Hypothyroidism (underactive thyroid) means that the thyroid gland doesn’t create and release the amount of thyroid hormones that your body needs. Your thyroid is an organ at the bottom front of your neck in the shape of a butterfly. Without enough thyroid hormones, your metabolism slows down; the menstrual cycle and fertility are affected too. Hypothyroidism is a common condition among women who struggle to get pregnant. 2-4% of women in the reproductive age group have hypothyroidism.

This article has been verified by a medical professional

Impact on fertility

The thyroid hormones affect several other important reproductive hormones, including FSH, LH, estrogen, androgens, progesterone, and prolactin. Hypothyroidism causes anovulation (meaning that no egg gets released by the ovaries). It can also interfere with the luteal phase, which makes it more difficult for an egg to implant in the womb – this can cause IVF to fail. For women who are able to conceive, untreated hypothyroidism can lead to miscarriage, high blood pressure, gestational diabetes, placental abruption (when the placenta detaches from the inner wall of the uterus), premature birth, stillbirth, and low birth weight.


Healthcare providers diagnose hypothyroidism based on a blood test. Slightly elevated TSH levels with normal levels of thyroid hormones T3 and T4 indicate subclinical hypothyroidism. High levels of TSH and low levels of T3 and T4 indicate clinical hypothyroidism.

Potential causes

The most common cause of hypothyroidism is a hereditary autoimmune disorder called Hashimoto’s thyroiditis, which causes the immune system to damage the thyroid gland.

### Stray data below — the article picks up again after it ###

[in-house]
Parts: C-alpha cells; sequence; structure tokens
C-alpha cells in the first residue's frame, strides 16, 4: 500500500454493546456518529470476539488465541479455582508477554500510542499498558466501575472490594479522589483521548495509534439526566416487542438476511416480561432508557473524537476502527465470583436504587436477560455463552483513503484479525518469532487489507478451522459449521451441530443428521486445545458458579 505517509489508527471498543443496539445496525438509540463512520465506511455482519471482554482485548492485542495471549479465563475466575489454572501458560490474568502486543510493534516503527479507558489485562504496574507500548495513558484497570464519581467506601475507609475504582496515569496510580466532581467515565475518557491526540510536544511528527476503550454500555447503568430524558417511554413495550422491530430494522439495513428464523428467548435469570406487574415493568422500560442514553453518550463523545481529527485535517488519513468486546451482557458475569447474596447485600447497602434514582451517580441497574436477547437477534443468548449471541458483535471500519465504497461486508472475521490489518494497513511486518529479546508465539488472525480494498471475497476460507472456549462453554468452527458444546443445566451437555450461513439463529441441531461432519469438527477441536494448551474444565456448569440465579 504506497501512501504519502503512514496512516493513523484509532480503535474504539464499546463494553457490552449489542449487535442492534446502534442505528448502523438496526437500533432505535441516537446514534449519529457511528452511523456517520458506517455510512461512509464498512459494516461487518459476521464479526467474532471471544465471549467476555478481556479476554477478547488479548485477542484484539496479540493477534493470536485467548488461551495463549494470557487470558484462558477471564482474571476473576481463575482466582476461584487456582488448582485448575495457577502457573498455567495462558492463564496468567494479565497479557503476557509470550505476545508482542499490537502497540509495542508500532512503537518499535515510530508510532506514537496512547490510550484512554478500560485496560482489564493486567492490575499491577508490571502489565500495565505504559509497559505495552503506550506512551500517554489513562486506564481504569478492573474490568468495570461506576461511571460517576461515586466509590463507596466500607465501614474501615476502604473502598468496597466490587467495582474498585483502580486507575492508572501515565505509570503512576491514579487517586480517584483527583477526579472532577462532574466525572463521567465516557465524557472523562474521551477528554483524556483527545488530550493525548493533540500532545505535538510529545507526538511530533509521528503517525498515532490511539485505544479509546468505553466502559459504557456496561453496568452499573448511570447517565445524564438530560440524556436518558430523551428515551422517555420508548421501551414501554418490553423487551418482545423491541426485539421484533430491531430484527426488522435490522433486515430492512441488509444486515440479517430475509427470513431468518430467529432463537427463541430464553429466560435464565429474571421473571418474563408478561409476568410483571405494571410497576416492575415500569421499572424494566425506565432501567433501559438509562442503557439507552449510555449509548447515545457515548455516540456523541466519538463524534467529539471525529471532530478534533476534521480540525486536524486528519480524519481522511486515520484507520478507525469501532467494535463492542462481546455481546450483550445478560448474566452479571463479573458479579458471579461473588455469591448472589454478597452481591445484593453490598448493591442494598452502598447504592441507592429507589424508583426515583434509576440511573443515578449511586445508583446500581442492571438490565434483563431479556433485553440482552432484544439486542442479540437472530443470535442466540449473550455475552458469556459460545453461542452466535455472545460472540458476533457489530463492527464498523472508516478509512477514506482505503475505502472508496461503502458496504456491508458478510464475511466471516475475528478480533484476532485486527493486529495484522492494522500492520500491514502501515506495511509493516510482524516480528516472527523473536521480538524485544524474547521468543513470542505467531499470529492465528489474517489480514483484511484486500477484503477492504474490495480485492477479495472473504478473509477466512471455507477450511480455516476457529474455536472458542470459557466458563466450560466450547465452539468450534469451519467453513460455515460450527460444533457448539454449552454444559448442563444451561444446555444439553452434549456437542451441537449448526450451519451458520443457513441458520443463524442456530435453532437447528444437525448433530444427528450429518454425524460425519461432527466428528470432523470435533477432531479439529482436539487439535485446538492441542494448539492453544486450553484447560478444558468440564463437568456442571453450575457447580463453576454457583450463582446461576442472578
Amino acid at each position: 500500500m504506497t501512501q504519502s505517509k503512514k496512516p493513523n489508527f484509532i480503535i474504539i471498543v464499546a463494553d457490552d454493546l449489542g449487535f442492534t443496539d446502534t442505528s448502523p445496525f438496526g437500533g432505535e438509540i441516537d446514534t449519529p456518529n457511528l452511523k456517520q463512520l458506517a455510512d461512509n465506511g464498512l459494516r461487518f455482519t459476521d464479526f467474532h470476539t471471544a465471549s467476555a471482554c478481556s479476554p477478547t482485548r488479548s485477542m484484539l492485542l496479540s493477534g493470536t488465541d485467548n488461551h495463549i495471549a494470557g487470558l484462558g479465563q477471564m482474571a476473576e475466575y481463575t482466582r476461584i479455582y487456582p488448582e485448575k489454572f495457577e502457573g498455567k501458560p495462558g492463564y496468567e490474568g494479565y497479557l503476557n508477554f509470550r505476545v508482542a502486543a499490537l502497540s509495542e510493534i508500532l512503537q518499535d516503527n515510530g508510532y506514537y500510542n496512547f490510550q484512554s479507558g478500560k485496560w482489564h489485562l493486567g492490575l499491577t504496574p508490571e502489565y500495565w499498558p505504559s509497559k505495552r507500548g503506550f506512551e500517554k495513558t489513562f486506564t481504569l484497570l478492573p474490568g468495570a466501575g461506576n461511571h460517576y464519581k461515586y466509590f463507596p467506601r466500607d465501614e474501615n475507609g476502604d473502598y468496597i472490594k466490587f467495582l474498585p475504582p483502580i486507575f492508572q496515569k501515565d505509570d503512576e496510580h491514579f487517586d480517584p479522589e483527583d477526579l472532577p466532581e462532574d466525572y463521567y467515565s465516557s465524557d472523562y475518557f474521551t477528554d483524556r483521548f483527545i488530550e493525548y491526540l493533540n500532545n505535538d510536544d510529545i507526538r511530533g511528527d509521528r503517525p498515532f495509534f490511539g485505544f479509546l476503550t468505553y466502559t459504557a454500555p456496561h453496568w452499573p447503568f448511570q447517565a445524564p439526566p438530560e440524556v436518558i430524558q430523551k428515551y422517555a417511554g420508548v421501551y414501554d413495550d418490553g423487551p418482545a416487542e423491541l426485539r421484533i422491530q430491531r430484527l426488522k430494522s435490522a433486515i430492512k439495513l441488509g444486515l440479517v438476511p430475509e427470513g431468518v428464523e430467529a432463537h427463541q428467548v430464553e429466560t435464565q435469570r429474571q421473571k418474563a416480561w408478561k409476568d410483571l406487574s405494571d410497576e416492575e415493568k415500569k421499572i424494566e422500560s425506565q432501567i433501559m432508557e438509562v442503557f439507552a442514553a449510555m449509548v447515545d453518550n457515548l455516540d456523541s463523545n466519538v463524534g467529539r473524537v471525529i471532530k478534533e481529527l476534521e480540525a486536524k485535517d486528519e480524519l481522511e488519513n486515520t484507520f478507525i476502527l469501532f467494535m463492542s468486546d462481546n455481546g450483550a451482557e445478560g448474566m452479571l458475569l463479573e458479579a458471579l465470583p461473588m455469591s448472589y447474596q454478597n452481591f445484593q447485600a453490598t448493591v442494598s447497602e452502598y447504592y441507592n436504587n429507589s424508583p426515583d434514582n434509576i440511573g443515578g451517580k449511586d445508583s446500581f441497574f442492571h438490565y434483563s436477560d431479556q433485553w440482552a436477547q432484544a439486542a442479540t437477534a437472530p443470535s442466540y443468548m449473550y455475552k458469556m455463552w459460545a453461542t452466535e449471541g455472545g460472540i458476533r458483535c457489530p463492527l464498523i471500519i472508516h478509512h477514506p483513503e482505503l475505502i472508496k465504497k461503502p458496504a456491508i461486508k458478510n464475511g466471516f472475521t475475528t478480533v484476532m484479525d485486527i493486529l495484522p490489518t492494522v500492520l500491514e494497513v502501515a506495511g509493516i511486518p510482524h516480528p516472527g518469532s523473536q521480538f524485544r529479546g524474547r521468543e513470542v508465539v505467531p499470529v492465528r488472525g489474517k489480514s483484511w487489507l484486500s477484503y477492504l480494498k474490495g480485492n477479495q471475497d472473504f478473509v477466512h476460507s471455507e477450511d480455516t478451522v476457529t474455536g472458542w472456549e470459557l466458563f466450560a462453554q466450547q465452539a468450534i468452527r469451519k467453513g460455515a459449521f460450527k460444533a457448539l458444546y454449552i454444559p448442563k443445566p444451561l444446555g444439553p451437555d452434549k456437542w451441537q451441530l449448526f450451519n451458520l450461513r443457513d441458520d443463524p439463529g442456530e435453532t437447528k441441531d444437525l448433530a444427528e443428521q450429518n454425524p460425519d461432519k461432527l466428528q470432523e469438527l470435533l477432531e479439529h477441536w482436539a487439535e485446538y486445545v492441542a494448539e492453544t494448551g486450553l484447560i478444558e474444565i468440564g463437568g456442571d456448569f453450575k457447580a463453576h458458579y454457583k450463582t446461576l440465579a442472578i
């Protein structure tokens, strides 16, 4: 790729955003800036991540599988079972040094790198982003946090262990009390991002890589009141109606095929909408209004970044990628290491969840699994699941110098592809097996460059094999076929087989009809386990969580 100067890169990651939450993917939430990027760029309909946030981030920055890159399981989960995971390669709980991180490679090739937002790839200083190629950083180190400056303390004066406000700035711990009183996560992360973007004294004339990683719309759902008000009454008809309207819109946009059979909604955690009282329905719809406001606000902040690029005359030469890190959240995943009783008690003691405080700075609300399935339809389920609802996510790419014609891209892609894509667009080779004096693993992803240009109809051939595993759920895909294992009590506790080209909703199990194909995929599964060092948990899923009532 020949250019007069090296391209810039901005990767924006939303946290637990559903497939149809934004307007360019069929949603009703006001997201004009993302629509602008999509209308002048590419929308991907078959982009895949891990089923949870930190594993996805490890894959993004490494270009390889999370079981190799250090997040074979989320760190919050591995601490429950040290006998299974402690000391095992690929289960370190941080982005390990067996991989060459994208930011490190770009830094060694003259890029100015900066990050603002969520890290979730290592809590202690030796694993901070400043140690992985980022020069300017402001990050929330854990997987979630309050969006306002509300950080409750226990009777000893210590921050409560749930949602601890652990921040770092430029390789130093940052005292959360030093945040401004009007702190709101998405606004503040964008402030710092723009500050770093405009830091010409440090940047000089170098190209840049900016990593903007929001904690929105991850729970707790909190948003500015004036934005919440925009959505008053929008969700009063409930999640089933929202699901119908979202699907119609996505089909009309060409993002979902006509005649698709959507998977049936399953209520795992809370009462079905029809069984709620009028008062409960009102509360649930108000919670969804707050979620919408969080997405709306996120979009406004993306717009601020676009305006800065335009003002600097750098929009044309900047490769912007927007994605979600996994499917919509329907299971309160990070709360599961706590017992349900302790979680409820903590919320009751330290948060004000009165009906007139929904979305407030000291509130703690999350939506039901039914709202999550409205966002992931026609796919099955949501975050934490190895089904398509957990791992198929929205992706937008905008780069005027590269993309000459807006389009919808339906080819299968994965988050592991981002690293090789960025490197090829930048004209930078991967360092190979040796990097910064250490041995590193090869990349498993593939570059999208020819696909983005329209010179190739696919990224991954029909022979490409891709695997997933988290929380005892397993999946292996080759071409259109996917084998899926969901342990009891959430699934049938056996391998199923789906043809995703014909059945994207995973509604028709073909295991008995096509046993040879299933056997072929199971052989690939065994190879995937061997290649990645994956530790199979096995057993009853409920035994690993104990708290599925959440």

Other causes of hypothyroidism include:

  • Inflammation of the thyroid gland
  • Iodine deficiency (a mineral your thyroid needs to produce hormones)
  • Genetic health conditions
  • Surgical removal of the thyroid gland
  • Viral illnesses
  • Pregnancy (postpartum thyroiditis)

Additionally, hypothyroidism is associated with elevated levels of the hormone prolactin, a condition called hyperprolactinemia, which also reduces fertility. Around 46% of women struggling to get pregnant who have hypothyroidism have hyperprolactinemia as well.


Hypothyroidism has the following physical signs:

  • Heavy and frequent periods
  • Fatigue
  • Sore or cramped muscles
  • Poor memory
  • Dry skin and hair
  • Weight gain
  • Cold sensitivity
  • Loss of sex drive
  • Constipation

Treatment to improve fertility

Thankfully, hypothyroidism is something that can be easily managed with medication that increases your thyroid hormone levels. A commonly prescribed medication is L-thyroxine. This normalizes the menstrual cycle along with prolactin levels and boosts fertility.

As soon as your thyroid hormones are back in balance, you should be able to get pregnant and have a healthy pregnancy. A study found that over 76% of women with hypothyroidism who couldn’t conceive were able to get pregnant between 6 weeks to 1 year after starting medication.

Certain dietary changes can also help keep your thyroid healthy. Check vitamin D, iron, and zinc levels, and talk to your doctor about supplementation if necessary, as these are all important for the thyroid. In addition, increasing your intake of iodine-rich foods such as seafood can help with hypothyroidism.

Once you get pregnant, be sure to tell your OB-GYN that you have an underactive thyroid. Your medication dosage will likely need to be adjusted and you’ll need to be more closely monitored during your pregnancy.

This article has been verified by a medical professional

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